Tuesday, July 30, 2013

Eva Heisler's Reading Emily Dickinson in Icelandic

Reading Emily Dickinson in Icelandic by Eva Heisler is published by Kore Press and contains a collection of prose by a poet exploring the world and translations of Iceland. This is the kind of book in which you will want to find a quiet or natural setting in which to indulge fully in the nuances of the landscape, language, and characters that Ms. Heisler reveals throughout the pages. I found the work to be beautiful, savory, and best consumed slowly so your mind can absorb fully the weight of her words. Below I am happy to share a few samples:


That first winter in Iceland I didn’t mind the wind. Stillness itself was winged. The wind wrapped me in an elsewhere—else the traffic of scholars and accountants. But this year, my heart flaps like a shutter against the side of a barn. This year, the wind no longer sounds like itself. I wake in the night and mistake the sound of the wind for the roar of the snow plow in Syracuse; the squeal of tires spinning in Columbus; the hoot of a barn owl in Boyds; the whistle of a former lover’s kettle. “Don’t forget what it was like before.” Lying in bed, I tell myself this. The sound of wind engulfs me like the roar of an airplane passenger. “Don’t forget.” Remember the bottoms of your feet slippery with perspiration, and a jingle at every turn.

I feel like the poet is sharing her nostalgia of her experiences at home in America and is comparing them in her mind to her current experiences in Iceland. Her travels have brought her to different places and they all have a place etched in her heart and she is trying to remember each of those places while the winds of Iceland make their own mark. Lovely.

Something to Finish

Steinunn’s mother takes me to the flea market at the harbor. She shuffles among mugs in the shape of soccer balls; earrings made of feathers; Judy Blume in Icelandic; Bath Boutique Barbie; Working Woman Barbie; Barbie with Baby Keiko the Whale; Barbie Sassy Pony; and “Fizz Balls” advertised as “the latest in home aromatherapy.” Encountering these in the States, I would have folded into myself. But in Iceland, the kitsch doesn’t claim me. I finger the gaudy beads; they don’t take the shape of coffins—I am here and someplace else. Steinunn’s mother hands me a bundle of papers tied with boot strings. She purchased the rights to thirty-seven unfinished poems. It is a gift, she says. She pats the sheaf of papers that I press to my chest to keep them from blowing away. She says, It is something to finish.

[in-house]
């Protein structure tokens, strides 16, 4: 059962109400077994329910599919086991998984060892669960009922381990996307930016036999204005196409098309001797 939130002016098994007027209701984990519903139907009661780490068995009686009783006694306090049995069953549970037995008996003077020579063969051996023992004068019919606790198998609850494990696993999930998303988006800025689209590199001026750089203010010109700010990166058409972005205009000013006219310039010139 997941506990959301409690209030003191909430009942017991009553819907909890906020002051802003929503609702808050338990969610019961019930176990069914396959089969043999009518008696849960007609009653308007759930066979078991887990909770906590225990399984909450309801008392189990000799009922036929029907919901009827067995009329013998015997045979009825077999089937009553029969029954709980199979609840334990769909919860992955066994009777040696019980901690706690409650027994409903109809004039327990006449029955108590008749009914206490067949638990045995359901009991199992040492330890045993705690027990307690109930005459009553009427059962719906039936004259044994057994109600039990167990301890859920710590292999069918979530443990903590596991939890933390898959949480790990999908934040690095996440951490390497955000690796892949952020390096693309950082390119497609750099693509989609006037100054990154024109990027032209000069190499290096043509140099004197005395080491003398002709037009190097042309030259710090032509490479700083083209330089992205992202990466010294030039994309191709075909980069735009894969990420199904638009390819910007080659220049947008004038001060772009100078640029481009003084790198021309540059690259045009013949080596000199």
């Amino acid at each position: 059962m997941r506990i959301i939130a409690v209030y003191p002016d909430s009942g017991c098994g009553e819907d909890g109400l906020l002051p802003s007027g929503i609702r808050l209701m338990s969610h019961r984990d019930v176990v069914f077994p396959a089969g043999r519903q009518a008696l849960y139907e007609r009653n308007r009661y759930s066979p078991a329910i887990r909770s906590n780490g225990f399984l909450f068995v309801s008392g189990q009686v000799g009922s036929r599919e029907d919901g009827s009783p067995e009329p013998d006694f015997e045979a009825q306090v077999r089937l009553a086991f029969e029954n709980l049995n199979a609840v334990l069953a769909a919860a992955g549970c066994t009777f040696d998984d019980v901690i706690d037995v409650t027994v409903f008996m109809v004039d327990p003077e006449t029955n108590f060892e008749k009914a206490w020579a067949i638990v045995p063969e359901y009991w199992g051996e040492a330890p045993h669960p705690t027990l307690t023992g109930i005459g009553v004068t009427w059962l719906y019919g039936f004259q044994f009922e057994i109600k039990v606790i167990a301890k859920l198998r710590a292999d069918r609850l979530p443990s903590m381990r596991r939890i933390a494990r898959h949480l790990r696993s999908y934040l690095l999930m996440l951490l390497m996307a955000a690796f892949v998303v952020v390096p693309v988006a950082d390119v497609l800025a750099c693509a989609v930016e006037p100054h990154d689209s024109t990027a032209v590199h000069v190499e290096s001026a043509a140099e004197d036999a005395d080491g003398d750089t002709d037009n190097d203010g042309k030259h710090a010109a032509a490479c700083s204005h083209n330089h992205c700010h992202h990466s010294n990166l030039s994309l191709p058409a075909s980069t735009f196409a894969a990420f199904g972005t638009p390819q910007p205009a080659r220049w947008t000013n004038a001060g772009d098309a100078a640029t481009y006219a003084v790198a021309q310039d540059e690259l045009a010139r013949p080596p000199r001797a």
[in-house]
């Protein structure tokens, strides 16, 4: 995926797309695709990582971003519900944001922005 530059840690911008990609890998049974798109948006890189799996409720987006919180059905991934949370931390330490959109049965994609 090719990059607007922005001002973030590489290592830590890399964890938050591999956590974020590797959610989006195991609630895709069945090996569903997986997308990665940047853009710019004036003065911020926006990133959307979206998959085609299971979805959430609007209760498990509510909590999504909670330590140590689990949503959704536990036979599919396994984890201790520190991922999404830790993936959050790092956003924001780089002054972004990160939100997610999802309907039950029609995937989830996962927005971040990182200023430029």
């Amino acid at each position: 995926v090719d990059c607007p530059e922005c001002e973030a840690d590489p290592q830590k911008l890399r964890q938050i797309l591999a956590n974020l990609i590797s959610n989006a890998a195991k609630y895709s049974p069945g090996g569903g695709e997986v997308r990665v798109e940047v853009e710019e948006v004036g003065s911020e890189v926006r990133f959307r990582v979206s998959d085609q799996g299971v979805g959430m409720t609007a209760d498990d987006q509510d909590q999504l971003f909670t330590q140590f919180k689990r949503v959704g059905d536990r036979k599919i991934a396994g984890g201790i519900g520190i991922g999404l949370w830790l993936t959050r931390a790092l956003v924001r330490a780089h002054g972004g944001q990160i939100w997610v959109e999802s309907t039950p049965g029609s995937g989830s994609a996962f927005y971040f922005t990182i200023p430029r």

I love that the flea market in Iceland feels different than in the States although it holds the same kinds of items. I also enjoy the mystery of thirty-seven unfinished poems being purchased with the idea of the purchaser “finishing” the poems. Can you imagine selling something unfinished at a flea market such as your own writings and allowing someone else, a complete stranger, to do so? That in itself is intriguing, just as much as it is interesting that Steinunn’s mother would purchase such a thing as a gift. It is a world of mysteries and I enjoy letting my mind wander the scene to figure out my own ending to the story that is unfinished here.

What I Remember

What I remember is neither the words nor the light in the kitchen but the press of a hand against my forehead. What I remember is not the color of eyes but what it felt like to be seen. What I remember is not the overstuffed luggage but the door, and you leaning against it. What I remember is not computing sums in the margins of my notebook, but three words and a grove of birch that I mistook for a herd of ghost horses. What I remember is not the new wardrobe but a fling of red and white.

Isn’t this the essence of memory? The feelings and colors that made a deep impression on us during our experience in a new place? I love the image of the grove of birch mistaken for ghost horses, as well as the wardrobe being a “fling of red and white.” It invites the reader to open up their own imagination and create their own memorable experience from the poet’s.

I would love to visit Iceland and see the sights and meet the people that Eva Heisler reveals in her collection Reading Emily Dickinson in Icelandic. If you enjoyed this brief sample as much as I do, you may purchase a copy for yourself for $15.95 at:

Thanks always for reading, please drop by again soon...